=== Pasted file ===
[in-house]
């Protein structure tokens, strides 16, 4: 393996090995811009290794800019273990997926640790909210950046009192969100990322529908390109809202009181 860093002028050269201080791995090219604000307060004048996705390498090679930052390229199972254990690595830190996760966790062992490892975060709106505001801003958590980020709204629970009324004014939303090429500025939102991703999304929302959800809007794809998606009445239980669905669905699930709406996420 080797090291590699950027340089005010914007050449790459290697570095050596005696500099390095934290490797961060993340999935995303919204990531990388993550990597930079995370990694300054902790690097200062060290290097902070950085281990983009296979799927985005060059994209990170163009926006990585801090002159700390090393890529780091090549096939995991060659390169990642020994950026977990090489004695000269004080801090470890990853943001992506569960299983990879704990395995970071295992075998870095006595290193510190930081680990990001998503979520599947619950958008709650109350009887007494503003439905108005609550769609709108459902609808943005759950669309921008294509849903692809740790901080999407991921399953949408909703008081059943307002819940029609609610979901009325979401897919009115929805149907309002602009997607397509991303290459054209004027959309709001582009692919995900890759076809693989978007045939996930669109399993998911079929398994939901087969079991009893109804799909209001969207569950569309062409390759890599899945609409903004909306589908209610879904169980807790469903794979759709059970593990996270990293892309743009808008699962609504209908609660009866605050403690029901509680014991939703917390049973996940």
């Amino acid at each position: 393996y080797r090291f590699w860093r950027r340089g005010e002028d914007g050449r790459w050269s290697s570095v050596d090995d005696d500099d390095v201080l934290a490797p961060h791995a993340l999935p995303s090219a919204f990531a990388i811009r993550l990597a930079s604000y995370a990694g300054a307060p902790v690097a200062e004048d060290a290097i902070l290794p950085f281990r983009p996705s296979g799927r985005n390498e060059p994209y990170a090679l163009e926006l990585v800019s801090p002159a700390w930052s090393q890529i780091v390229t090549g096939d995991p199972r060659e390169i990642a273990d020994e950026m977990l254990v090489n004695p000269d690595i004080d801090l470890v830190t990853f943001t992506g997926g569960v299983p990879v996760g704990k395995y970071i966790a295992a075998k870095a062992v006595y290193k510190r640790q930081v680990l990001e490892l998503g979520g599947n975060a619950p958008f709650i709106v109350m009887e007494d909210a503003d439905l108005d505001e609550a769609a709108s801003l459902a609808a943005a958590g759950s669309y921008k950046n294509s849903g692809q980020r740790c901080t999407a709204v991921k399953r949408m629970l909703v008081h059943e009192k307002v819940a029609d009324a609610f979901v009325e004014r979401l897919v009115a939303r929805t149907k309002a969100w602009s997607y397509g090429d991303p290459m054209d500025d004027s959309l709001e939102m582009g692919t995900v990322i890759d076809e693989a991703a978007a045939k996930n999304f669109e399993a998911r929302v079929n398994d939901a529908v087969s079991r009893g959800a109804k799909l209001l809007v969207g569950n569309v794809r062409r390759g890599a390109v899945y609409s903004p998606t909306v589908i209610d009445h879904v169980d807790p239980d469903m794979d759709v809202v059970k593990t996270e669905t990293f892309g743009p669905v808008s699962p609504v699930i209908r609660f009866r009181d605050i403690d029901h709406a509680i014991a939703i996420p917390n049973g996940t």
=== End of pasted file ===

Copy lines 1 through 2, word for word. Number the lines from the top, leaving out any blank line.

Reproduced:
[in-house]
């Protein structure tokens, strides 16, 4: 393996090995811009290794800019273990997926640790909210950046009192969100990322529908390109809202009181 860093002028050269201080791995090219604000307060004048996705390498090679930052390229199972254990690595830190996760966790062992490892975060709106505001801003958590980020709204629970009324004014939303090429500025939102991703999304929302959800809007794809998606009445239980669905669905699930709406996420 080797090291590699950027340089005010914007050449790459290697570095050596005696500099390095934290490797961060993340999935995303919204990531990388993550990597930079995370990694300054902790690097200062060290290097902070950085281990983009296979799927985005060059994209990170163009926006990585801090002159700390090393890529780091090549096939995991060659390169990642020994950026977990090489004695000269004080801090470890990853943001992506569960299983990879704990395995970071295992075998870095006595290193510190930081680990990001998503979520599947619950958008709650109350009887007494503003439905108005609550769609709108459902609808943005759950669309921008294509849903692809740790901080999407991921399953949408909703008081059943307002819940029609609610979901009325979401897919009115929805149907309002602009997607397509991303290459054209004027959309709001582009692919995900890759076809693989978007045939996930669109399993998911079929398994939901087969079991009893109804799909209001969207569950569309062409390759890599899945609409903004909306589908209610879904169980807790469903794979759709059970593990996270990293892309743009808008699962609504209908609660009866605050403690029901509680014991939703917390049973996940």